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Page 4 - I seem to have lived my childhood o'er again ; To have renewed the joys that once were mine, Without the sin of violating thine : And, while the wings of Fancy still are free, And I can view this mimic show of thee, Time has but half succeeded in his theft — Thyself removed, thy power to soothe me left.
Page 24 - I should grieve to see Reynolds transfer to heroes and to goddesses, to empty splendour and to airy fiction, that art which is now employed in diffusing friendship, in renewing tenderness, in quickening the affections of the absent, and continuing the presence of the dead.
Page 100 - Born to the spacious empire of the Nine, One would have thought she should have been content To manage well that mighty government ; But what can young ambitious souls confine ? To the next realm she stretched her sway, For Painture near adjoining lay, A plenteous province and alluring prey.
Page 102 - Shakespeare, thy gift, I place before my sight ; With awe, I ask his blessing ere I write ; With reverence look on his majestic face; Proud to be less, but of his godlike race.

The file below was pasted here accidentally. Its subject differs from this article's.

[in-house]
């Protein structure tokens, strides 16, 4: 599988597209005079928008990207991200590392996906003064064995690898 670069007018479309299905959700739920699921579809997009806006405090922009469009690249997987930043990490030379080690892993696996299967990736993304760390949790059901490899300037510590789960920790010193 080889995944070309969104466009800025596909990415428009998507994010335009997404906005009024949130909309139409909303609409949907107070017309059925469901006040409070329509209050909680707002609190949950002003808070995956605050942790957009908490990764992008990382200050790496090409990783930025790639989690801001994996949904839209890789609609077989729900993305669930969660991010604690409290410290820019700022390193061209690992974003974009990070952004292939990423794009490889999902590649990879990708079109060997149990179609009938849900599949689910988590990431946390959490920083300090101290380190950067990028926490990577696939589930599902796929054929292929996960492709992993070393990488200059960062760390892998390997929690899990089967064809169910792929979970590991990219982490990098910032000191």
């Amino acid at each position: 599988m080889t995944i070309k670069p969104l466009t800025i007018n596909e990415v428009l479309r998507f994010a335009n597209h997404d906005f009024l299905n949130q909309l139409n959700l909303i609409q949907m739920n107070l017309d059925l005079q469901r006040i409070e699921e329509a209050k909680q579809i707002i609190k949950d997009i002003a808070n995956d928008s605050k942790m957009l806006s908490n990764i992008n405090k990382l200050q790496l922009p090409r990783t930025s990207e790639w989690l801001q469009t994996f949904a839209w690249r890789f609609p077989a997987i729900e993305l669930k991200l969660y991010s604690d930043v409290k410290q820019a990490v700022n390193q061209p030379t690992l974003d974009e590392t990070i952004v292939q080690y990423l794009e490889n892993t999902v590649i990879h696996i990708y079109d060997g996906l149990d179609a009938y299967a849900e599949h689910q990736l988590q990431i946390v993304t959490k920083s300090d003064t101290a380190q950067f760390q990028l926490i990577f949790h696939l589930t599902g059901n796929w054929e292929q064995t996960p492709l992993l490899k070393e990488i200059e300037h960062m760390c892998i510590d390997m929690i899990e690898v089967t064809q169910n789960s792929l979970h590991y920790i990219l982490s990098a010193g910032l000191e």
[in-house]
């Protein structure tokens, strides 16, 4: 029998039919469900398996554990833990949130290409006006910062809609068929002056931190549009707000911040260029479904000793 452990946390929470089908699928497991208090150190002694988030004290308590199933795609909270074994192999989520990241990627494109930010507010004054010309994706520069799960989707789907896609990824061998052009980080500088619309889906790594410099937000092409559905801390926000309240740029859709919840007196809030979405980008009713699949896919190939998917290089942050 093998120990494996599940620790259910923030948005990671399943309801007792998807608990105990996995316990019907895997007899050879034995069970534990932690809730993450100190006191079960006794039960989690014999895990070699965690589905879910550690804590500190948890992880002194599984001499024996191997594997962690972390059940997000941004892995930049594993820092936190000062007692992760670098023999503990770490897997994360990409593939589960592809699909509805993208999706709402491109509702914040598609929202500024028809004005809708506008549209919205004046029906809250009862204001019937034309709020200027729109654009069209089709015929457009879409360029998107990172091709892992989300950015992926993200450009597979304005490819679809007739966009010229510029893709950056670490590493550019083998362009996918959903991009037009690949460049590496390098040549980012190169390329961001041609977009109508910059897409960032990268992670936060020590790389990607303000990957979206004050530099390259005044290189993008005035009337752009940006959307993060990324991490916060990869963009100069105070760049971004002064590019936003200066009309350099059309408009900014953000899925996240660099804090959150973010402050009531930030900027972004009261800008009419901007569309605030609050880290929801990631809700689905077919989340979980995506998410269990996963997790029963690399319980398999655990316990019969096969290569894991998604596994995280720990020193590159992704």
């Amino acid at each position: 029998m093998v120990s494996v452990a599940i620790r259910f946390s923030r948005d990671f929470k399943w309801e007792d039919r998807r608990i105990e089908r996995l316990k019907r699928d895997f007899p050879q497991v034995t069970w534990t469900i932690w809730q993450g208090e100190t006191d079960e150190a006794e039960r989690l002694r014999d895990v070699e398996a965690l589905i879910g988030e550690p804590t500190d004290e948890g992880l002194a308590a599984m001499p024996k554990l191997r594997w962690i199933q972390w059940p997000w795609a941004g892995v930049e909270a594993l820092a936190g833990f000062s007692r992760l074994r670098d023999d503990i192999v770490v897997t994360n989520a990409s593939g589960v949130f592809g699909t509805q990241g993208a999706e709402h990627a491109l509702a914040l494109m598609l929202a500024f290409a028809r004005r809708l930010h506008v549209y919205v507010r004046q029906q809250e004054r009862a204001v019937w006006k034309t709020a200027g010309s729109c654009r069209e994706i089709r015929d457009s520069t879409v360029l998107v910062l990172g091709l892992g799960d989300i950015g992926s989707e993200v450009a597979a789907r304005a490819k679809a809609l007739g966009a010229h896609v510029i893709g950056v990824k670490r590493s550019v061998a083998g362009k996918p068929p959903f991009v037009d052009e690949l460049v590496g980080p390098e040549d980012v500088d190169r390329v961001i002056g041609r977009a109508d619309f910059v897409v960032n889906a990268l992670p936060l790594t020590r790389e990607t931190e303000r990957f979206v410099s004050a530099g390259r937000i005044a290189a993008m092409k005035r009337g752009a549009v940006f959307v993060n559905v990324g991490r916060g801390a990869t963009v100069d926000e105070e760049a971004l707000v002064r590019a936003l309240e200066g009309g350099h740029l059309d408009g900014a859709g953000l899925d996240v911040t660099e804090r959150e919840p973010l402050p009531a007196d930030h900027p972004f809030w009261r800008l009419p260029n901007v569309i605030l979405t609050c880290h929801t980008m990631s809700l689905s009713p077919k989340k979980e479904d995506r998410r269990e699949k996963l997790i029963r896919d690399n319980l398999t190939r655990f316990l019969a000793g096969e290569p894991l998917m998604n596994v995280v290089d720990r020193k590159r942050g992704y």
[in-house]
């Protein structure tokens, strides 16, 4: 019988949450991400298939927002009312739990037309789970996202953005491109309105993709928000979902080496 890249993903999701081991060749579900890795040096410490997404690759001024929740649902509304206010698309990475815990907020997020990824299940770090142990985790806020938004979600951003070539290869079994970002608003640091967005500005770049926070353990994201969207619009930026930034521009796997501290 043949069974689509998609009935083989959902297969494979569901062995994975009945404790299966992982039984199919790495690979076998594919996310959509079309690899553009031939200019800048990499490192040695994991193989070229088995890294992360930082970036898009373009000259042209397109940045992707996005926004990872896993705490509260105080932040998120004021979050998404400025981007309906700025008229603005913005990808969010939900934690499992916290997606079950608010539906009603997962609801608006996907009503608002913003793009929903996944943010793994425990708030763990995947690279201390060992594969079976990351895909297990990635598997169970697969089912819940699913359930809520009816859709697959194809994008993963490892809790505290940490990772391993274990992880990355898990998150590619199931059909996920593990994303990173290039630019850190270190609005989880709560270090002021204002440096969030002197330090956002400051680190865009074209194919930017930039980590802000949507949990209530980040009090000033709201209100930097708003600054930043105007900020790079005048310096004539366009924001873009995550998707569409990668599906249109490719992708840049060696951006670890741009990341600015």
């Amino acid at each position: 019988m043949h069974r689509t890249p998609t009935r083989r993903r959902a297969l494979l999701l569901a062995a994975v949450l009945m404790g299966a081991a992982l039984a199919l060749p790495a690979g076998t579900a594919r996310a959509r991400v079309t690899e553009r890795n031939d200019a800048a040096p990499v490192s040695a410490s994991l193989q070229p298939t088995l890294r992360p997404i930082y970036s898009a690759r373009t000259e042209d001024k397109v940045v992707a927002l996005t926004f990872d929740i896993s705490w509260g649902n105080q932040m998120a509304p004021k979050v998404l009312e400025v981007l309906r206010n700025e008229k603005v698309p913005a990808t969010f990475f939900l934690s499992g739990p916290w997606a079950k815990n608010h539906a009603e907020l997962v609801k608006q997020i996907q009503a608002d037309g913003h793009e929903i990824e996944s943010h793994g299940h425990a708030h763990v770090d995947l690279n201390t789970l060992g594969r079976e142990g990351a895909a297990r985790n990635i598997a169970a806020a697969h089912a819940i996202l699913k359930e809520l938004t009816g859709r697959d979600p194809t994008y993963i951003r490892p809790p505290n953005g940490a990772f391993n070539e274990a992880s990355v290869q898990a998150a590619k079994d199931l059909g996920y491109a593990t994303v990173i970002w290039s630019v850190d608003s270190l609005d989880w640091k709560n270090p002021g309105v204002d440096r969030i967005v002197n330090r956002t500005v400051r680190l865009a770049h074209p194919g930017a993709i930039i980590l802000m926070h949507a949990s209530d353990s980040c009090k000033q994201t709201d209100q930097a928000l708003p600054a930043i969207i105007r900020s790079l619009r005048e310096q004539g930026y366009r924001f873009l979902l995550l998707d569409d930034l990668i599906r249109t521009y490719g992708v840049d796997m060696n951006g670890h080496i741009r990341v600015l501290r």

Page 115 - I have to tell you, as a fact of personal experience, that in all my poor historical investigations it has been, and always is, one of the most primary wants to procure a bodily likeness of the personage inquired after ; a good Portrait, if such exists ; failing that, even an indifferent if sincere one. In short, any representation, made by a faithful human creature of that face and figure which he saw with his eyes, and which I can never see with mine, is now valuable to me, and much better than...
Page 45 - Design or chance makes others wive, But nature did this match contrive ; Eve might as well have Adam fled, As she denied her little bed To him, for whom Heaven seemed to frame And measure out this only dame. Thrice happy is that humble pair, Beneath the level of all care, Over whose heads those arrows fly Of sad distrust and jealousy, Secured in as high extreme As if the world held none but them. To...
Page 240 - Why, Sir, did you go to Mrs. Abington's benefit? Did you see?" JOHNSON. "No, Sir." "Did you hear?
Page 240 - Lacy the famous Roscius or comedian, whom he has painted in three dresses, as a gallant, a Presbyterian minister, and a Scotch Highlander in his plaid.
Page 71 - Gainsboroughs instead of cash. This painter is well represented at the National Gallery, where are his magnificent portraits of Edward Orpin, the parish clerk of Bradford-onAvon (one of the pictures given to Wiltshire), the glorious Mrs. Siddons, and the fine Rev. H. Bate Dudley. One is not surprised at Gainsborough's last words to Reynolds : " We are all going to heaven, and Vandyck is of the party," for his works give evidence of his admiration of that great painter.

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